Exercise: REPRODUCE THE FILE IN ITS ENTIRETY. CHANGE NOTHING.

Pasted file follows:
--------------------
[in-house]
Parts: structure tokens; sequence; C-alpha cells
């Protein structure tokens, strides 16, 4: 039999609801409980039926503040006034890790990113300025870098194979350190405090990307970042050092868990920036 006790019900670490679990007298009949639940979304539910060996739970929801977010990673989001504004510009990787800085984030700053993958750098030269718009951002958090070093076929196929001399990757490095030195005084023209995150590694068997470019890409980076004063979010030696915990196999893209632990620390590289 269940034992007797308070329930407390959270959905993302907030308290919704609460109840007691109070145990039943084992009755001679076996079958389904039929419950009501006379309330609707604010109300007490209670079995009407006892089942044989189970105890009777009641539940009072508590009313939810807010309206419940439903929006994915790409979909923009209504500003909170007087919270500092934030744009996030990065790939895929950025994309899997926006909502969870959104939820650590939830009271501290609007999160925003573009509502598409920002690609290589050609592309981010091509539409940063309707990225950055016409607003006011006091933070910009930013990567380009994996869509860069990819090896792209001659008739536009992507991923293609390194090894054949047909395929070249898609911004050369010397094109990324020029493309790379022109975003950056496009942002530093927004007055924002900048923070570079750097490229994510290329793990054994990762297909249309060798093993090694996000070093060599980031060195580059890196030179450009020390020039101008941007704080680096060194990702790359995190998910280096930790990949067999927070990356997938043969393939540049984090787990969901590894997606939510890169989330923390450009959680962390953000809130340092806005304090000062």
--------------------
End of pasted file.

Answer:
[in-house]
Parts: structure tokens; sequence; C-alpha cells
């Protein structure tokens, strides 16, 4: 039999609801409980039926503040006034890790990113300025870098194979350190405090990307970042050092868990920036 006790019900670490679990007298009949639940979304539910060996739970929801977010990673989001504004510009990787800085984030700053993958750098030269718009951002958090070093076929196929001399990757490095030195005084023209995150590694068997470019890409980076004063979010030696915990196999893209632990620390590289 269940034992007797308070329930407390959270959905993302907030308290919704609460109840007691109070145990039943084992009755001679076996079958389904039929419950009501006379309330609707604010109300007490209670079995009407006892089942044989189970105890009777009641539940009072508590009313939810807010309206419940439903929006994915790409979909923009209504500003909170007087919270500092934030744009996030990065790939895929950025994309899997926006909502969870959104939820650590939830009271501290609007999160925003573009509502598409920002690609290589050609592309981010091509539409940063309707990225950055016409607003006011006091933070910009930013990567380009994996869509860069990819090896792209001659008739536009992507991923293609390194090894054949047909395929070249898609911004050369010397094109990324020029493309790379022109975003950056496009942002530093927004007055924002900048923070570079750097490229994510290329793990054994990762297909249309060798093993090694996000070093060599980031060195580059890196030179450009020390020039101008941007704080680096060194990702790359995190998910280096930790990949067999927070990356997938043969393939540049984090787990969901590894997606939510890169989330923390450009959680962390953000809130340092806005304090000062």